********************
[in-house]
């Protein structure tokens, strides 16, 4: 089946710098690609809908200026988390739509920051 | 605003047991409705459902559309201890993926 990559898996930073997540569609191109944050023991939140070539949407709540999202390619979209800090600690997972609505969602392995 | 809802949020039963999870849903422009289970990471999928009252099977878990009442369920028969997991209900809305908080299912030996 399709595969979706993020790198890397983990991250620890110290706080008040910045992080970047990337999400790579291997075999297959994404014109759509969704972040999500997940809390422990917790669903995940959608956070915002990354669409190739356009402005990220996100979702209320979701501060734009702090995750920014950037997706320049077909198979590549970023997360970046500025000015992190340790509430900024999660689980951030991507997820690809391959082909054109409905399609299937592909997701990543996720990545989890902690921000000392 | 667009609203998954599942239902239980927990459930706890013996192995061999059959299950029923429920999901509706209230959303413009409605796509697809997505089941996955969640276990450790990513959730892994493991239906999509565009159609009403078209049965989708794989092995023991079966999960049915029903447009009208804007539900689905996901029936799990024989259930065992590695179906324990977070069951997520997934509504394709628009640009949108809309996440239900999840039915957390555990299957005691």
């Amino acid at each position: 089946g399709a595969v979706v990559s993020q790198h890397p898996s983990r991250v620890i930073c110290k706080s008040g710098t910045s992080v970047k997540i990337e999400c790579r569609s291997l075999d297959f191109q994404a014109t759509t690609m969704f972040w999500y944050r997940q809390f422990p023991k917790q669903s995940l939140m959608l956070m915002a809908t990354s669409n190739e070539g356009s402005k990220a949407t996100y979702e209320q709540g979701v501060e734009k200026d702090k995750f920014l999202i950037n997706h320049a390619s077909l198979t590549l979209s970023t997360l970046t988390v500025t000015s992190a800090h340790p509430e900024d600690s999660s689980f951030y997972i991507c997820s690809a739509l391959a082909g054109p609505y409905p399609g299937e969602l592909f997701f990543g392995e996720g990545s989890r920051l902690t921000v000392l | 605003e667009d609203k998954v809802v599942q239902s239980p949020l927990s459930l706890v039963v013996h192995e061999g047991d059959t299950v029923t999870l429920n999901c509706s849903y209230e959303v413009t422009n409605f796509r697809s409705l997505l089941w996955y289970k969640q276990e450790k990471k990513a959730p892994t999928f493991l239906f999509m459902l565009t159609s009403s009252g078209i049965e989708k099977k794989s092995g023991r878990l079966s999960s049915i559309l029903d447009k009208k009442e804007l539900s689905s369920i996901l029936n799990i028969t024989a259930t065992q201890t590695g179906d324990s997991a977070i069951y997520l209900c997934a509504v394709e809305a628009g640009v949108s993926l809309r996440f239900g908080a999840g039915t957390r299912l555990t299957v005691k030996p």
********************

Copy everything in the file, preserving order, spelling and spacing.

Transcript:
[in-house]
């Protein structure tokens, strides 16, 4: 089946710098690609809908200026988390739509920051 | 605003047991409705459902559309201890993926 990559898996930073997540569609191109944050023991939140070539949407709540999202390619979209800090600690997972609505969602392995 | 809802949020039963999870849903422009289970990471999928009252099977878990009442369920028969997991209900809305908080299912030996 399709595969979706993020790198890397983990991250620890110290706080008040910045992080970047990337999400790579291997075999297959994404014109759509969704972040999500997940809390422990917790669903995940959608956070915002990354669409190739356009402005990220996100979702209320979701501060734009702090995750920014950037997706320049077909198979590549970023997360970046500025000015992190340790509430900024999660689980951030991507997820690809391959082909054109409905399609299937592909997701990543996720990545989890902690921000000392 | 667009609203998954599942239902239980927990459930706890013996192995061999059959299950029923429920999901509706209230959303413009409605796509697809997505089941996955969640276990450790990513959730892994493991239906999509565009159609009403078209049965989708794989092995023991079966999960049915029903447009009208804007539900689905996901029936799990024989259930065992590695179906324990977070069951997520997934509504394709628009640009949108809309996440239900999840039915957390555990299957005691």
């Amino acid at each position: 089946g399709a595969v979706v990559s993020q790198h890397p898996s983990r991250v620890i930073c110290k706080s008040g710098t910045s992080v970047k997540i990337e999400c790579r569609s291997l075999d297959f191109q994404a014109t759509t690609m969704f972040w999500y944050r997940q809390f422990p023991k917790q669903s995940l939140m959608l956070m915002a809908t990354s669409n190739e070539g356009s402005k990220a949407t996100y979702e209320q709540g979701v501060e734009k200026d702090k995750f920014l999202i950037n997706h320049a390619s077909l198979t590549l979209s970023t997360l970046t988390v500025t000015s992190a800090h340790p509430e900024d600690s999660s689980f951030y997972i991507c997820s690809a739509l391959a082909g054109p609505y409905p399609g299937e969602l592909f997701f990543g392995e996720g990545s989890r920051l902690t921000v000392l | 605003e667009d609203k998954v809802v599942q239902s239980p949020l927990s459930l706890v039963v013996h192995e061999g047991d059959t299950v029923t999870l429920n999901c509706s849903y209230e959303v413009t422009n409605f796509r697809s409705l997505l089941w996955y289970k969640q276990e450790k990471k990513a959730p892994t999928f493991l239906f999509m459902l565009t159609s009403s009252g078209i049965e989708k099977k794989s092995g023991r878990l079966s999960s049915i559309l029903d447009k009208k009442e804007l539900s689905s369920i996901l029936n799990i028969t024989a259930t065992q201890t590695g179906d324990s997991a977070i069951y997520l209900c997934a509504v394709e809305a628009g640009v949108s993926l809309r996440f239900g908080a999840g039915t957390r299912l555990t299957v005691k030996p």